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Drama on BBC Two: Murder

ByJemma Hoolahan

Mar 29, 2016

The new BBC Two drama Murder: The Third Voice struggles to live up to the standard of other BBC dramas. Throughout the episode the characters all address the camera rather than interacting with each other. Split screen was employed to show the facial expression of both characters whilst they had a conversation out to the audience. At other moments there was a voice over accompanying poetic images or flashbacks. There was a clear attempt to be unique; for instance when a character lay on a bed he was reflected on both parts of the screen. However these did not add much to the overall episode, instead appearing pretentious. Whilst breaking of the fourth wall might be seen as novel or innovative for a crime drama – which involves series of interviews – it was ultimately cumbersome and ineffective. Although common in theatre, it is not often used in film. Comedies such as The Office and Miranda have been applauded for the use of addressing the audience but for a serious drama like Murder it is ineffectual.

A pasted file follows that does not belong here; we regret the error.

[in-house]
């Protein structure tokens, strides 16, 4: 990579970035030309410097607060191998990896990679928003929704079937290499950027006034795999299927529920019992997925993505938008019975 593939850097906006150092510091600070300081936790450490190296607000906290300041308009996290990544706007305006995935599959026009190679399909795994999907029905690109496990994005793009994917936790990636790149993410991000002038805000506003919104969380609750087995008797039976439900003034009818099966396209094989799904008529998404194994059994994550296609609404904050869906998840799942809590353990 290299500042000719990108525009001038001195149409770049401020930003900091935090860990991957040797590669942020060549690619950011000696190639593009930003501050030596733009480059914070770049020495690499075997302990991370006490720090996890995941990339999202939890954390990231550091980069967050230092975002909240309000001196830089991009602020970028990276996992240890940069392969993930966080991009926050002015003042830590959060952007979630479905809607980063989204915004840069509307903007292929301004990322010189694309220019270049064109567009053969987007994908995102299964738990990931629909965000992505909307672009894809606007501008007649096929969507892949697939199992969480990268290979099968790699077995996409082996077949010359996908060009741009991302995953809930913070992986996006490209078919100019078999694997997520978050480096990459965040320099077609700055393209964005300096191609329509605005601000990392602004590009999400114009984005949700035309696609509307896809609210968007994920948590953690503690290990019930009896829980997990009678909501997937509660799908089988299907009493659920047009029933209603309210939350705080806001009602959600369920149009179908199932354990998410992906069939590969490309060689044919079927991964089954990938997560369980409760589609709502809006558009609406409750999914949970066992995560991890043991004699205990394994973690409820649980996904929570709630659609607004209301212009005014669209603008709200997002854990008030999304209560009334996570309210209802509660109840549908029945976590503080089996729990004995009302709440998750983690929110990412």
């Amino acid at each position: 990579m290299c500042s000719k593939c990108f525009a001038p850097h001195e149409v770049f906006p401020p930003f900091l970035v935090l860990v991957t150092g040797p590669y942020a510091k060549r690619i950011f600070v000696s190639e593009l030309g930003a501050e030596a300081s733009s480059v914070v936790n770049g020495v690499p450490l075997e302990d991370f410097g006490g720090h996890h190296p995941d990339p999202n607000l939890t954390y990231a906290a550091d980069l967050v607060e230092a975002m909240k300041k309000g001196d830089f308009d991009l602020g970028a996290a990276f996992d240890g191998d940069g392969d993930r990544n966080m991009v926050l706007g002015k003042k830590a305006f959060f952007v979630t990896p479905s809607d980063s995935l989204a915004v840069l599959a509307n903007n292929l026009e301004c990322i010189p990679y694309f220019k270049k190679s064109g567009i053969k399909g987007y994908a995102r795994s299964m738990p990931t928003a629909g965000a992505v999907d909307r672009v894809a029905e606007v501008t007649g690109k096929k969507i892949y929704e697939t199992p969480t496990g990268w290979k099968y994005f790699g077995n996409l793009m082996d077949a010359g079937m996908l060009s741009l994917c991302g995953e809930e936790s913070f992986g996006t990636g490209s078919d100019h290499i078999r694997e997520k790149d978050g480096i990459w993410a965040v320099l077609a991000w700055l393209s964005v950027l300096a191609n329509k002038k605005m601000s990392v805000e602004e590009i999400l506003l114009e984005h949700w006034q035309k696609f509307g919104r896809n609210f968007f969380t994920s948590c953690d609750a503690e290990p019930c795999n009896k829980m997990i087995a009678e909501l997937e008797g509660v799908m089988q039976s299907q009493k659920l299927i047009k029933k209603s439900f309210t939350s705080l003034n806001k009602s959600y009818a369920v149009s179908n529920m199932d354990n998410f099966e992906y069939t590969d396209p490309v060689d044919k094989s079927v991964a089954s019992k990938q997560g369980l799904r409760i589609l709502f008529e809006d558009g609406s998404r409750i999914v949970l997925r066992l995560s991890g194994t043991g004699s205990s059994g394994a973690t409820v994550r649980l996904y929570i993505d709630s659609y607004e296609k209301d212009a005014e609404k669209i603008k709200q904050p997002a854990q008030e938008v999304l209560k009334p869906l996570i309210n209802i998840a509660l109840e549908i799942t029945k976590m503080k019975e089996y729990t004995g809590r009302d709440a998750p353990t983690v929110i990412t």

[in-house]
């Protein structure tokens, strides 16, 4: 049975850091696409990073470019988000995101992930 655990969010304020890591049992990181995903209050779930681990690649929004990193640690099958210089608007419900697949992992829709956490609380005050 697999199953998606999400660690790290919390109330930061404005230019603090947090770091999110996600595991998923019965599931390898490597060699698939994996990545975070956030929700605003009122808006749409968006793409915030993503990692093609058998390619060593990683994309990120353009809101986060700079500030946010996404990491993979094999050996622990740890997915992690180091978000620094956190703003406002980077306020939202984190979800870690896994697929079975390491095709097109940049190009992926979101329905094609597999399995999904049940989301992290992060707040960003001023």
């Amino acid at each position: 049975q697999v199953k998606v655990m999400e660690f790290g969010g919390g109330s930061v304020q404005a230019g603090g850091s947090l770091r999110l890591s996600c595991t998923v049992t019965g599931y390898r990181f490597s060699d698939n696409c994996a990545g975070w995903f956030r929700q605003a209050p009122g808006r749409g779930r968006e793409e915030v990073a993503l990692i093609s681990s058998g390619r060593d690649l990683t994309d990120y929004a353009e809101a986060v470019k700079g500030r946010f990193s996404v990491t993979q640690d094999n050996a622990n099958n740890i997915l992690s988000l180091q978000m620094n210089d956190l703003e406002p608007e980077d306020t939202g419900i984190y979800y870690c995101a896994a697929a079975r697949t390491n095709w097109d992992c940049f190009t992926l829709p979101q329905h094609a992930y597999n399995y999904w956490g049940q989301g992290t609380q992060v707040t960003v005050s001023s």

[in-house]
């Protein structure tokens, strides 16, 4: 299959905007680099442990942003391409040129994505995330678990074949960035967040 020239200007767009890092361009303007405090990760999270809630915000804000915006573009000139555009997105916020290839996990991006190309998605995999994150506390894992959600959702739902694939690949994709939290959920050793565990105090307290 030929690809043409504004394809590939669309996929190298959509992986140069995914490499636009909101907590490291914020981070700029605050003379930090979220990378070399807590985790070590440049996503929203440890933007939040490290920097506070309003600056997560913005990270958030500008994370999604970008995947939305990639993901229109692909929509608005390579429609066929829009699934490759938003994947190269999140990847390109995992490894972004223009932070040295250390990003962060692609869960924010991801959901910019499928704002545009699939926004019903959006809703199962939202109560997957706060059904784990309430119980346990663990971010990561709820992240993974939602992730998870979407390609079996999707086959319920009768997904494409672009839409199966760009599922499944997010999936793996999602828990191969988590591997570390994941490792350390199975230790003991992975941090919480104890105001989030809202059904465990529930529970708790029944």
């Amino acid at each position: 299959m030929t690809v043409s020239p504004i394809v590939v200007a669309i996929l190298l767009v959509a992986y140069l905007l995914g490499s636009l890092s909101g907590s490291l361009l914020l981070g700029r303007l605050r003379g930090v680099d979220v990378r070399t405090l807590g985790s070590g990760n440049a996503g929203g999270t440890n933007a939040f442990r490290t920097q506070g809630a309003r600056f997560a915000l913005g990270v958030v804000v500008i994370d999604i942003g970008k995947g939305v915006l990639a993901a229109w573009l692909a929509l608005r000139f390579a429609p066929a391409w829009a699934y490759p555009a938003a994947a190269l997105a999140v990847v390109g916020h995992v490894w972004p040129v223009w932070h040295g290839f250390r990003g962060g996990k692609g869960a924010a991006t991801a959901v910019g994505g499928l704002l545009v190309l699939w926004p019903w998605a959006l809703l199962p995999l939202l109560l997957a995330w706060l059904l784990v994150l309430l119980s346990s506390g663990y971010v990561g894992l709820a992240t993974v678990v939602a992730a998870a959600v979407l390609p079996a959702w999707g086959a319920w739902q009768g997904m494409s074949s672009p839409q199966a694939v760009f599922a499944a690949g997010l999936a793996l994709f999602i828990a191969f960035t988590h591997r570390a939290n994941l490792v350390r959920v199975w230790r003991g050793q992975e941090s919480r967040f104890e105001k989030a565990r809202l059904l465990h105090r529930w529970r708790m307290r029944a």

The pace of the drama did not change or develop at any point, making it a tiring watch. The drone of melancholic voices and images of the dreary and rainy Scottish landscape remained constant and unrelenting throughout the episode. The bleakness was enhanced by the dark and monochromatic colour scheme, and the events themselves were hardly uplifting.

The episode started with two men who were swept into a river, when they were pulled out, one man was alive, the other dead. However it was revealed that the dead man had suffered a stab wound and that he had not drowned. All the characters were suffering with personal issues. For instance DC Evans, one of the main characters, had lost a friend to a hit and run and was still grieving. This constant barrage of gloom made it not only a depressing watch but also rather monotonous.

Ultimately, Murder is a disappointing show which is unsuccessful in its attempt to be original and creates a sense of prevailing doom which is unappealing.

Image: Klaus Hausmann

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